|Isobel Brandt \\ Persephone (praxidike) wrote in paxletalelogs,|
@ 2017-10-26 07:32:00
|Entry tags:||hades, persephone|
i came here by day, but i left here in darkness
Who: Obed, Isobel, & Bryan [NPC].
What: A chapter is brought to a close.
Where: A nameless warehouse on the waterfront.
When: A few days following this.
Warning: R for torture and mutilation.
Isobel turned the spade in her hand to delicately ring aeration holes around a newly planted bud; the ENC had replanted a tree grove to start helping repopulate an edge of the Santa Rosa fires, leaving her with the opportunity to spread some flora growth over the empty beds. Her phone was in her pocket, silent and yet as heavy as a stone. She'd picked up more shifts in an effort to clear her head, but the thought of what she'd condoned was never far from her mind.
Sitting back on her heels, she passed the back of one hand over her forehead, smearing dirt. Her phone buzzed, and she froze, monetarily considering ignoring it. But the need to know, to be done with all of this pushed her to her feet and had her fish her phone out of her pocket with thumb and forefinger. A swipe lit up the black screen, showing Obed's name with a heart emoji next to it, followed by a short message.
She felt her heart skip a beat in her chest; her hands shook. What struck her most was how not unnatural this all seemed; how not perturbed she was by the fact that the man she intended to marry was helping her, even encouraging her, to complete this odious task. Instead, she was immensely grateful for him and focused on that instead of what was to come. She hit the dial button next to his name on the message screen and put the phone to her ear. Obed picked up on the first ring, sounding only a little out of breath.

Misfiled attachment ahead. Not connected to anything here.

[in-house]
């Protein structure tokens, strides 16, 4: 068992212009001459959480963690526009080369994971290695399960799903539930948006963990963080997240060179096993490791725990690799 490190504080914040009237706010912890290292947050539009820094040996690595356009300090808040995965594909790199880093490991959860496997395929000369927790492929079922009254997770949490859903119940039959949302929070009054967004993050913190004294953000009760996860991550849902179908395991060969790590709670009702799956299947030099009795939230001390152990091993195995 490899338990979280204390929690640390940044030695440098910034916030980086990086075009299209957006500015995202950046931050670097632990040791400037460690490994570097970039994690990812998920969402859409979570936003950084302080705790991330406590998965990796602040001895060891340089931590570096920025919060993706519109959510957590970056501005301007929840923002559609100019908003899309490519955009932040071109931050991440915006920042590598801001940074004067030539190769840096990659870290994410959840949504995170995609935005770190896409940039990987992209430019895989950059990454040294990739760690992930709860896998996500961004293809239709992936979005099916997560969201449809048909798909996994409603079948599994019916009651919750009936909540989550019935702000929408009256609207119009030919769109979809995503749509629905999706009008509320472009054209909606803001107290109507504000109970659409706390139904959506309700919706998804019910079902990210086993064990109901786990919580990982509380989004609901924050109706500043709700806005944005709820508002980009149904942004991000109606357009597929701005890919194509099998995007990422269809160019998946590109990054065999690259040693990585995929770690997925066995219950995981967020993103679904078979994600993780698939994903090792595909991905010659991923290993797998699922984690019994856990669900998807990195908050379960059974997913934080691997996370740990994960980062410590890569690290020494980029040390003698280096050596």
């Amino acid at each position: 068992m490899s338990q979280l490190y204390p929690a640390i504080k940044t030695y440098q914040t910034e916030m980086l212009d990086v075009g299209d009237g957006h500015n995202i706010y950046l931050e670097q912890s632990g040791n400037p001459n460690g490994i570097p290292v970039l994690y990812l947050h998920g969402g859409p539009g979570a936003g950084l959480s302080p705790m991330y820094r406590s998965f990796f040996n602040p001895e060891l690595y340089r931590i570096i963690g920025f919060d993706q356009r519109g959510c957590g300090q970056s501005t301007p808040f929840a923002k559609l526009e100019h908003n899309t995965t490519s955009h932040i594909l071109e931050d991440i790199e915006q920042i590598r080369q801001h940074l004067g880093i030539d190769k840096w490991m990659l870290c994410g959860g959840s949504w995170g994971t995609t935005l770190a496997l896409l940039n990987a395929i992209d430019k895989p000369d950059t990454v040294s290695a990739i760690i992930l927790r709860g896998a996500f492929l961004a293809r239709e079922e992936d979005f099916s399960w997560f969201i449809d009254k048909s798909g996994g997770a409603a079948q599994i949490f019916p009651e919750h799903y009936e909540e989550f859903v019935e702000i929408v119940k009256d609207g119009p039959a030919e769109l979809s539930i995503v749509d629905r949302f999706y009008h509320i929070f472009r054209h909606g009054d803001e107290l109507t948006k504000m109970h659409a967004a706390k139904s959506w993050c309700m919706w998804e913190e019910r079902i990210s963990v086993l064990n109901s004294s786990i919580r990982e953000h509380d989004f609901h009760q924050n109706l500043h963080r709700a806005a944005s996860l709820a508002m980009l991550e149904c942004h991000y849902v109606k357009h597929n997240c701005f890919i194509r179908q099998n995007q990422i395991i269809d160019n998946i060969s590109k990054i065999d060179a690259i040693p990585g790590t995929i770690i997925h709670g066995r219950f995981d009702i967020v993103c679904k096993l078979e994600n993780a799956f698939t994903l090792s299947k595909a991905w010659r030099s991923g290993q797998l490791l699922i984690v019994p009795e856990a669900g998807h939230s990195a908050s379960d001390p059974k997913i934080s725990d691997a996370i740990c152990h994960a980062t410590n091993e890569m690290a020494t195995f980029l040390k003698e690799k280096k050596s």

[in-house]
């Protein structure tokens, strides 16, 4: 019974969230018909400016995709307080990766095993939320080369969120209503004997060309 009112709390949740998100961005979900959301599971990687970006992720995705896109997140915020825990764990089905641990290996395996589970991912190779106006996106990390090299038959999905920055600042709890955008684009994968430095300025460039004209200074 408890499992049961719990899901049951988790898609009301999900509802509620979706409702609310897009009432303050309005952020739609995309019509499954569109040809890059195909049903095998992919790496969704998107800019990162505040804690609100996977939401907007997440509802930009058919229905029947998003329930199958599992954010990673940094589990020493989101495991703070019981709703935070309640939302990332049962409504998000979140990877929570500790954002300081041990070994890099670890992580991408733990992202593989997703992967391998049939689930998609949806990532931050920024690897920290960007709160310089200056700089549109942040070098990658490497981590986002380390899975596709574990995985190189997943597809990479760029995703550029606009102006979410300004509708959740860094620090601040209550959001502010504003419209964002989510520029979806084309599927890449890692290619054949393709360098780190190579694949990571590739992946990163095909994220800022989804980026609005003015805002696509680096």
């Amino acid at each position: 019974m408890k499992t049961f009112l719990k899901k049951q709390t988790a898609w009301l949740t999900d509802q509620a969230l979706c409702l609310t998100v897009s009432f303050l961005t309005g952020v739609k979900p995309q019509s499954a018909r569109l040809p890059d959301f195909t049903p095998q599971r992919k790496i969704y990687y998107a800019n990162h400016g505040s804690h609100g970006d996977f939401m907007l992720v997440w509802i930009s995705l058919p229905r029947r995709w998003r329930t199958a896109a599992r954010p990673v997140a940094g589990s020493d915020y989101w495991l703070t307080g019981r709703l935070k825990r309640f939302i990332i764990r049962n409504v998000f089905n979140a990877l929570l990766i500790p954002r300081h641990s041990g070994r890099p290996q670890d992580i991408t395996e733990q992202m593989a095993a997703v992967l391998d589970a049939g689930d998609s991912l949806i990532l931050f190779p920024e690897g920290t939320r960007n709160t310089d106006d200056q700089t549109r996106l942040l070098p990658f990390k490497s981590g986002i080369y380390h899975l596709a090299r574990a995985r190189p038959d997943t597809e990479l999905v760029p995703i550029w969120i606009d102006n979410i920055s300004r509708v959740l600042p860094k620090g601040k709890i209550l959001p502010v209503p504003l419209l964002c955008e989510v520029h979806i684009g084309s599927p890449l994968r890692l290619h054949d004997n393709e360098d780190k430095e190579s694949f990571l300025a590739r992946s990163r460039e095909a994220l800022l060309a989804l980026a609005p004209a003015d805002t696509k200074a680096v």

"I hope I'm not interrupting," he said. "But we're almost there, and I didn't want to keep you waiting. Maybe fifteen more minutes." A small, muffled cry carried over the phone. Obed paid it no mind. "How is the planting going?"
Isobel found herself stifling a laugh at his nonchalant tone; that in itself made the twang of disapproval sound off in the back of her head. Shouldn't she be concerned that the man she was in love with had zero problem with killing someone?
"It's...going." She paused, trying to think of how to frame her question. "How... How is this so easy for you?" Before he had a chance to reply, a familiar yip sounded off from the corner of the vehicle. Isobel's eyes widened.
"Obed, why is Hanni in the car?!"
"Well you're working," he said, as though this response was the most natural, understandable thing in the world. "And he really didn't want to be left alone. He's been a great help. Very good for my morale." Obed chuckled. There was only the slightest hint of stress in the sound. Then the laughter was gone as quickly as it had come, and his tone was as serious as it had ever been.
"This is easy for me because it has to be done," he said. "You should see him, Isobel. Even now he's just... angry. No regret, no remorse, nothing at all. Trust me: This will not stop if we don't make it stop, ourselves."
Isobel sighed, her eyes slipping closed. A hand came up to pinch the bridge of her nose, moreso at the additional complication of their dog than honestly at the whole situation itself.
"I know." She opened her eyes, letting her gaze fall on the plants around her. "It's the same place that we discussed, right? I'll take...an extended lunch." After all of this, she wasn't sure she was going to be able to eat at all.
"I think you should. You've worked hard today, I'm sure, and it's going to be a long afternoon…" Again a cry from somewhere behind him cut into the conversation. This time, Hanni's sharp bark seemed intended to cut that cry short. Obed ignored the both of them. "Why don't you take some pictures of the flowers you planted and head over? Use the side door. We'll be in the office, with everything you need."
Isobel nodded, murmuring assent into the mic. "All right. I love you." It seemed a weird thing to say, and yet felt entirely necessary in the moment. She clicked off the line and turned back to review the flowers and plants she'd spent the afternoon tending to—it was strange enough to go from encouraging life to snuffing one out. The trowel in her hand went into the dirt like a bookmark to remind her where she'd left off; she snapped a few photos, pleased with her work even as she struggled to focus on it.
As she walked away to find a manager to whom to report her early absence, she walked by another table full of tools. After a pause, she grabbed a pair of gardening shears and pocketed them.